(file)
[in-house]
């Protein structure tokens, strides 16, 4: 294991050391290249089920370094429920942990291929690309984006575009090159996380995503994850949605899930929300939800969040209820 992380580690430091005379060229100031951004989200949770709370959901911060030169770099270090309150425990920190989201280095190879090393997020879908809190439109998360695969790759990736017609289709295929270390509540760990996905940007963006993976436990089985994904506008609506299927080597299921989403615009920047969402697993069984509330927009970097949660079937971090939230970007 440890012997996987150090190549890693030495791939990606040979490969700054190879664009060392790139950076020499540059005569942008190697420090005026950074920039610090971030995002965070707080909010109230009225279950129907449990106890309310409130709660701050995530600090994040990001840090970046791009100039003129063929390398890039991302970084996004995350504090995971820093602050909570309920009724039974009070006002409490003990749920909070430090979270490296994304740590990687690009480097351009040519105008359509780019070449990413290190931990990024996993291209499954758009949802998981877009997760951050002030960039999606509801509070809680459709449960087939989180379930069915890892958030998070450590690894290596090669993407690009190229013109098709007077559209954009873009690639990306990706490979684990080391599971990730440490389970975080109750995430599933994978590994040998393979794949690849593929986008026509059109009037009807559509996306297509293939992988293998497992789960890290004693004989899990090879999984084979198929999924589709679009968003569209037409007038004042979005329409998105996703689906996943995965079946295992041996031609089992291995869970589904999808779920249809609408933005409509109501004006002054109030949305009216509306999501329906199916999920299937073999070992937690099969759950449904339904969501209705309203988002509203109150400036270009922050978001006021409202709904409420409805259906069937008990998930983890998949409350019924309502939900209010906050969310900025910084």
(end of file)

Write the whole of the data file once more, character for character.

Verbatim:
[in-house]
């Protein structure tokens, strides 16, 4: 294991050391290249089920370094429920942990291929690309984006575009090159996380995503994850949605899930929300939800969040209820 992380580690430091005379060229100031951004989200949770709370959901911060030169770099270090309150425990920190989201280095190879090393997020879908809190439109998360695969790759990736017609289709295929270390509540760990996905940007963006993976436990089985994904506008609506299927080597299921989403615009920047969402697993069984509330927009970097949660079937971090939230970007 440890012997996987150090190549890693030495791939990606040979490969700054190879664009060392790139950076020499540059005569942008190697420090005026950074920039610090971030995002965070707080909010109230009225279950129907449990106890309310409130709660701050995530600090994040990001840090970046791009100039003129063929390398890039991302970084996004995350504090995971820093602050909570309920009724039974009070006002409490003990749920909070430090979270490296994304740590990687690009480097351009040519105008359509780019070449990413290190931990990024996993291209499954758009949802998981877009997760951050002030960039999606509801509070809680459709449960087939989180379930069915890892958030998070450590690894290596090669993407690009190229013109098709007077559209954009873009690639990306990706490979684990080391599971990730440490389970975080109750995430599933994978590994040998393979794949690849593929986008026509059109009037009807559509996306297509293939992988293998497992789960890290004693004989899990090879999984084979198929999924589709679009968003569209037409007038004042979005329409998105996703689906996943995965079946295992041996031609089992291995869970589904999808779920249809609408933005409509109501004006002054109030949305009216509306999501329906199916999920299937073999070992937690099969759950449904339904969501209705309203988002509203109150400036270009922050978001006021409202709904409420409805259906069937008990998930983890998949409350019924309502939900209010906050969310900025910084």